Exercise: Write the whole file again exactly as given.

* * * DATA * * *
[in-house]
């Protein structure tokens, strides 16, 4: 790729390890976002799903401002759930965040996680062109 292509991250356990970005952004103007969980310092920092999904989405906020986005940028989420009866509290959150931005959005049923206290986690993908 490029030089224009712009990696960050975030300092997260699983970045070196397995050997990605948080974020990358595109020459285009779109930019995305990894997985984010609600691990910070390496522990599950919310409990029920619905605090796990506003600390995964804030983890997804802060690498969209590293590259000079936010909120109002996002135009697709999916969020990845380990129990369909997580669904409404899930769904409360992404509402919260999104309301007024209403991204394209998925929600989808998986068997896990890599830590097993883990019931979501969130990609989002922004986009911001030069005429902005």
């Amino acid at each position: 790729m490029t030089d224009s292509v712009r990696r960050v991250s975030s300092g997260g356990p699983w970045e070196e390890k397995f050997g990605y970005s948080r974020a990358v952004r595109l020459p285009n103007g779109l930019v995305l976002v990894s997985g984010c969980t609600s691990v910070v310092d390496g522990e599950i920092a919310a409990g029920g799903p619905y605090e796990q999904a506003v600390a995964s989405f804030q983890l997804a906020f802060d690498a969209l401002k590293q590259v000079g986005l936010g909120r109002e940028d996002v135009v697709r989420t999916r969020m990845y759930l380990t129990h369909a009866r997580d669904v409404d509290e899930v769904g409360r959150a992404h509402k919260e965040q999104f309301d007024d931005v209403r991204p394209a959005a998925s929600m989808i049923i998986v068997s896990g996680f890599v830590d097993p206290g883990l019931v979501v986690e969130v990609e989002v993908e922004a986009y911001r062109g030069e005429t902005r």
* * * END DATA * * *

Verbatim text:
[in-house]
């Protein structure tokens, strides 16, 4: 790729390890976002799903401002759930965040996680062109 292509991250356990970005952004103007969980310092920092999904989405906020986005940028989420009866509290959150931005959005049923206290986690993908 490029030089224009712009990696960050975030300092997260699983970045070196397995050997990605948080974020990358595109020459285009779109930019995305990894997985984010609600691990910070390496522990599950919310409990029920619905605090796990506003600390995964804030983890997804802060690498969209590293590259000079936010909120109002996002135009697709999916969020990845380990129990369909997580669904409404899930769904409360992404509402919260999104309301007024209403991204394209998925929600989808998986068997896990890599830590097993883990019931979501969130990609989002922004986009911001030069005429902005």
């Amino acid at each position: 790729m490029t030089d224009s292509v712009r990696r960050v991250s975030s300092g997260g356990p699983w970045e070196e390890k397995f050997g990605y970005s948080r974020a990358v952004r595109l020459p285009n103007g779109l930019v995305l976002v990894s997985g984010c969980t609600s691990v910070v310092d390496g522990e599950i920092a919310a409990g029920g799903p619905y605090e796990q999904a506003v600390a995964s989405f804030q983890l997804a906020f802060d690498a969209l401002k590293q590259v000079g986005l936010g909120r109002e940028d996002v135009v697709r989420t999916r969020m990845y759930l380990t129990h369909a009866r997580d669904v409404d509290e899930v769904g409360r959150a992404h509402k919260e965040q999104f309301d007024d931005v209403r991204p394209a959005a998925s929600m989808i049923i998986v068997s896990g996680f890599v830590d097993p206290g883990l019931v979501v986690e969130v990609e989002v993908e922004a986009y911001r062109g030069e005429t902005r």